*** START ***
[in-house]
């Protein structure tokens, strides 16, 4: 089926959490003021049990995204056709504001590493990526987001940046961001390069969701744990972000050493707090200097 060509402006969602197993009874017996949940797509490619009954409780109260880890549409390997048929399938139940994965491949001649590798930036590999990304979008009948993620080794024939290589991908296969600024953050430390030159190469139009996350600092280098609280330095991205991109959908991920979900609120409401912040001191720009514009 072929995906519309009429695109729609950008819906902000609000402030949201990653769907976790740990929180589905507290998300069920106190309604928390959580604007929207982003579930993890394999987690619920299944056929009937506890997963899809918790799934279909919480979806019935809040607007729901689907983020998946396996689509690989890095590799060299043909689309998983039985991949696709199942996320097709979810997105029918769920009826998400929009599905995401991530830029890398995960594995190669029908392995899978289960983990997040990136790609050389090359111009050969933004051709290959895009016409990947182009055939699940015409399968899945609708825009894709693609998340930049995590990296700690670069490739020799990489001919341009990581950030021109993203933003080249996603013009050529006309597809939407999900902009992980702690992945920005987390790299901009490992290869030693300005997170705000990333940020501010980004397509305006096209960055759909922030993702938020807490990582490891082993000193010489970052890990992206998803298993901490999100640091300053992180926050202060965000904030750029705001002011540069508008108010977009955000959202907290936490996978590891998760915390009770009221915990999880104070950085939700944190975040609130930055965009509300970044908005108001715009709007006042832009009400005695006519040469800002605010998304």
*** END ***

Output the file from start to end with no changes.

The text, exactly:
[in-house]
């Protein structure tokens, strides 16, 4: 089926959490003021049990995204056709504001590493990526987001940046961001390069969701744990972000050493707090200097 060509402006969602197993009874017996949940797509490619009954409780109260880890549409390997048929399938139940994965491949001649590798930036590999990304979008009948993620080794024939290589991908296969600024953050430390030159190469139009996350600092280098609280330095991205991109959908991920979900609120409401912040001191720009514009 072929995906519309009429695109729609950008819906902000609000402030949201990653769907976790740990929180589905507290998300069920106190309604928390959580604007929207982003579930993890394999987690619920299944056929009937506890997963899809918790799934279909919480979806019935809040607007729901689907983020998946396996689509690989890095590799060299043909689309998983039985991949696709199942996320097709979810997105029918769920009826998400929009599905995401991530830029890398995960594995190669029908392995899978289960983990997040990136790609050389090359111009050969933004051709290959895009016409990947182009055939699940015409399968899945609708825009894709693609998340930049995590990296700690670069490739020799990489001919341009990581950030021109993203933003080249996603013009050529006309597809939407999900902009992980702690992945920005987390790299901009490992290869030693300005997170705000990333940020501010980004397509305006096209960055759909922030993702938020807490990582490891082993000193010489970052890990992206998803298993901490999100640091300053992180926050202060965000904030750029705001002011540069508008108010977009955000959202907290936490996978590891998760915390009770009221915990999880104070950085939700944190975040609130930055965009509300970044908005108001715009709007006042832009009400005695006519040469800002605010998304």